View Full Version : Counties face dilemma with mentally ill

08-01-2005, 04:24 PM
8/1/2005 9:28:23 AM
Daily Journal


Daily Journal

Mentally ill people are being locked up in jails because counties say they can't put them anywhere else.

A state law that took effect a year ago has many county officials complaining that it compromises safety for the mentally ill, opens some counties to lawsuits and has others threatening to sue themselves, county officials say.

The law states that people legally ruled incompetent must be taken to state-run mental health hospitals. Until these people get to the state hospitals, counties must pay for them to be at approved mental health facilities.

The problem is, many of them aren't getting to mental health facilities.

In Monroe County's jail are about six people who were declared mentally incompetent by Lunacy Court.

Lunacy Court is where people are declared mentally incompetent by a judge. A person is legally incompetent if he poses a threat to himself or others, can't care for himself or will hurt others.

"I regret that we don't have a place to keep them for their condition," said Ronnie Boozer, Monroe County chancery clerk.

Many officials in Monroe and other counties who keep mentally incompetent people are concerned about injuries these people could cause while in jail. Injuries could open the county up to lawsuits because the mentally ill are supposed to be in health facilities instead of being locked up.

Many counties say they can't afford fees to keep mentally ill people in approved facilities. They say keeping them in hospitals costs $300 to more than $450 a day.

"The jail is certainly not a treatment facility," said Ann Odom, an attorney in Monroe County who handles lunacy court cases. "It definitely is a case where our patients are outrunning the funds assigned to their care."

Others troubled, too

Lafayette County Chancery Clerk Sherry Wall said the situation puts counties in a tight spot having to juggle enormous facility costs with liability issues.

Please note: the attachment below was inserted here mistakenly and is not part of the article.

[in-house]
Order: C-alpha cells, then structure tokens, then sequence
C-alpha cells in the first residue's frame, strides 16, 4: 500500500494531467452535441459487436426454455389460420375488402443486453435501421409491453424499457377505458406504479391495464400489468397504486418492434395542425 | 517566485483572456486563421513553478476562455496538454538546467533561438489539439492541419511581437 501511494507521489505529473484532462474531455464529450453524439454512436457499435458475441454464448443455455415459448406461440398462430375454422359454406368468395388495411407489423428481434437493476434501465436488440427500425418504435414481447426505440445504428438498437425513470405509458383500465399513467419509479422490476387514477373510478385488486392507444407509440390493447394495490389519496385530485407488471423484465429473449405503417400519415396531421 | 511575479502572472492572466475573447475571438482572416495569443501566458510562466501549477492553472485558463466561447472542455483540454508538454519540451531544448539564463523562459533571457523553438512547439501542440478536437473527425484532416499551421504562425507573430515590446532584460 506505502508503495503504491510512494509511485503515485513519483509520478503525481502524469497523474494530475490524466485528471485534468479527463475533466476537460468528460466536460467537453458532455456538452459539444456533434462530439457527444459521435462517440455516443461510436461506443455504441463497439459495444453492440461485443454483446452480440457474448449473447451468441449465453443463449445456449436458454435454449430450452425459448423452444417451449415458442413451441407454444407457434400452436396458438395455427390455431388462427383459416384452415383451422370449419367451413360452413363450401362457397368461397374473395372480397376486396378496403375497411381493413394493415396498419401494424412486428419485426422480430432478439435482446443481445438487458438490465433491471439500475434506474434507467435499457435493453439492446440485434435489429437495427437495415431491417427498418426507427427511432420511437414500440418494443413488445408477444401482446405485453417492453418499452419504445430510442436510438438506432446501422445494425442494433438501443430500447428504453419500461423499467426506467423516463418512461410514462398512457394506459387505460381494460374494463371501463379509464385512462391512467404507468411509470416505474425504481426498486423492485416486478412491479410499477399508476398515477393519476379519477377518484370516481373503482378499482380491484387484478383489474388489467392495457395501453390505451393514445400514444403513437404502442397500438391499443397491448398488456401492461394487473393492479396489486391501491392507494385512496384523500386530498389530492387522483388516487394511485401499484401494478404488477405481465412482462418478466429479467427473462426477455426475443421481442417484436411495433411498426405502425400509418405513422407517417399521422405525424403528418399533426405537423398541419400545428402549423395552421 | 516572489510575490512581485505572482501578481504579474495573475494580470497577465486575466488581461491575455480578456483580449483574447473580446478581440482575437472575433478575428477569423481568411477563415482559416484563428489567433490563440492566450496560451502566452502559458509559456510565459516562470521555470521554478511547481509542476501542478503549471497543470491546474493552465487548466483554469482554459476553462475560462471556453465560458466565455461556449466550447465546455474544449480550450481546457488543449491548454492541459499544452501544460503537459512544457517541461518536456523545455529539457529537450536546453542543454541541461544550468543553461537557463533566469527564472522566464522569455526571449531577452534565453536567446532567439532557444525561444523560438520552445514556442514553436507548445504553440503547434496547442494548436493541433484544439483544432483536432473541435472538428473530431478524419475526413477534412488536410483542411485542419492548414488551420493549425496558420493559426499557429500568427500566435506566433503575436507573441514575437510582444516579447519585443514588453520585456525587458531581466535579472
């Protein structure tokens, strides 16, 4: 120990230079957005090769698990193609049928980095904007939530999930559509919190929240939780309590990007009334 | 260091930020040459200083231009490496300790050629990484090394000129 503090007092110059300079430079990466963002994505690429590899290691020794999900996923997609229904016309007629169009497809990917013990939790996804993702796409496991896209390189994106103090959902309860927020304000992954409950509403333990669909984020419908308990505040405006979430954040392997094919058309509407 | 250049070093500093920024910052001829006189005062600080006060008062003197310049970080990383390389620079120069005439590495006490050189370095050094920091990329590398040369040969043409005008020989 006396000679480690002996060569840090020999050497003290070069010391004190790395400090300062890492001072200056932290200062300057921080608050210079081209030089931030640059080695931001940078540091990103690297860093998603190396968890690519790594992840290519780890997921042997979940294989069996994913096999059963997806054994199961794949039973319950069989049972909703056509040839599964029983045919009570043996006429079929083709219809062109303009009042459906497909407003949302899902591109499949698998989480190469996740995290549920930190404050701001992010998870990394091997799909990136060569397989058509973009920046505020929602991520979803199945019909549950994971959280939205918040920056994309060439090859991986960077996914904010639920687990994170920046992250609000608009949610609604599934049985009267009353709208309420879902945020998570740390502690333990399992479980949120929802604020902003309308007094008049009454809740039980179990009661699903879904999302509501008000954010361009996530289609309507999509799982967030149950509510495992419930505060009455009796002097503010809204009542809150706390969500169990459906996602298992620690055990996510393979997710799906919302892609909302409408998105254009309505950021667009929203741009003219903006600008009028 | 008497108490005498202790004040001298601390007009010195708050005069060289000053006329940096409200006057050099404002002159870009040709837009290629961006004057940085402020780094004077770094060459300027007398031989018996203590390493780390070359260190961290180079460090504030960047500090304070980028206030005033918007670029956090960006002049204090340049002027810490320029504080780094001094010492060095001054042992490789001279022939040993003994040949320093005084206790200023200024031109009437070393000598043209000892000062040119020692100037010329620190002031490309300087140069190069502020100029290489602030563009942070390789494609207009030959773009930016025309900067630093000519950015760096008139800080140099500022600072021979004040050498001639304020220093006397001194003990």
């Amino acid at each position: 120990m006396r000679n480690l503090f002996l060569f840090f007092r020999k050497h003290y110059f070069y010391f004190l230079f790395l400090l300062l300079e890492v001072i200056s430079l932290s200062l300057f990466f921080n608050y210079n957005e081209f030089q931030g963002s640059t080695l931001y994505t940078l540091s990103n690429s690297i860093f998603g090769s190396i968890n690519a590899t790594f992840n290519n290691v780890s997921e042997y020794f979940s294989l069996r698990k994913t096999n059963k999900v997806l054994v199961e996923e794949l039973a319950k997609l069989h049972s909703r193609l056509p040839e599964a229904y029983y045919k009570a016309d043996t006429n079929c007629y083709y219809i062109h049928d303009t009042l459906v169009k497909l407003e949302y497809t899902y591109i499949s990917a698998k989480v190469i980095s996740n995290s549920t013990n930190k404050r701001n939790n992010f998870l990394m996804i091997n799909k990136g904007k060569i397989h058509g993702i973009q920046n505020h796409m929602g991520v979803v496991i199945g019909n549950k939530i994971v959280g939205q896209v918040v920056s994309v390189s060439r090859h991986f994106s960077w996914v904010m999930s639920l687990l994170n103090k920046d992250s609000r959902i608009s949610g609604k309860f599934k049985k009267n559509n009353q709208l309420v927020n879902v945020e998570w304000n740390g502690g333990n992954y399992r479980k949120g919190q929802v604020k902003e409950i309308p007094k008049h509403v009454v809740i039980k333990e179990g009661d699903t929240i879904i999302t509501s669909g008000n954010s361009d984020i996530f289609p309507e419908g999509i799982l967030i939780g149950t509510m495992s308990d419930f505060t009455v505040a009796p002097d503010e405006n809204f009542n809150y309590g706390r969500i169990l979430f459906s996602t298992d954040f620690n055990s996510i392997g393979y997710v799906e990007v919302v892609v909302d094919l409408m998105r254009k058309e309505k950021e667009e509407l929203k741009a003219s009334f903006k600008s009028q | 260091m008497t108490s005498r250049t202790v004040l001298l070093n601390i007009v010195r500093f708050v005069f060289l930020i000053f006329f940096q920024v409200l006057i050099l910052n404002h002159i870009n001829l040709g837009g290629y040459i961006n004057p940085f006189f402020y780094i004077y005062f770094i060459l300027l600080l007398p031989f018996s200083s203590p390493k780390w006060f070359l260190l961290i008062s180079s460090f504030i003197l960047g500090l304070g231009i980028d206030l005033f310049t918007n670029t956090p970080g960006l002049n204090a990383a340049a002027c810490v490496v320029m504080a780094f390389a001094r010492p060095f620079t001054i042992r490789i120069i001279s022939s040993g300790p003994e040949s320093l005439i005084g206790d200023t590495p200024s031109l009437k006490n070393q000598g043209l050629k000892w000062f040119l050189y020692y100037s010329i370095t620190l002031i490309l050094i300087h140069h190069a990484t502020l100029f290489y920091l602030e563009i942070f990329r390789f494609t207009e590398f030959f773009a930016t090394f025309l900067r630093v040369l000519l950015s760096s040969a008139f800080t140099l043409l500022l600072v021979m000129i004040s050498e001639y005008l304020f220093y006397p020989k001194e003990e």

"It's a catch-22," she said of deciding between jailing mental patients because the county can't afford otherwise or to trying to find way to finance stays in approved facilities.

Lafayette County usually jails its mental patients until a bed opens up in a state hospital.

Roger McMurtry, assistant chief for the Mississippi Department of Mental Health, said these decisions are a problem state- and nationwide.

"I personally find it abominable for people to be in jail because they're mentally ill," McMurtry said.

Records show that in mid-July 24 people statewide were in jail because of mental conditions, and McMurtry said many others wait in jail for openings in alcohol and drug rehabilitation programs.

Mississippi's state mental hospitals are full nearly all of the time, which makes for long waits to get in.

"You've got only so many beds and so many doctors available," he said.

Of the 11 state mental facilities, two are in Northeast Mississippi - Tupelo and Corinth.

Lee County Sheriff Jim Johnson said keeping mentally ill people in the jail can't help their state-of-mind. Recently four people were in the Lee County Jail waiting for a spot in a state facility. He said some mentally ill people have spent up to 40 days in jail waiting to get into the hospital.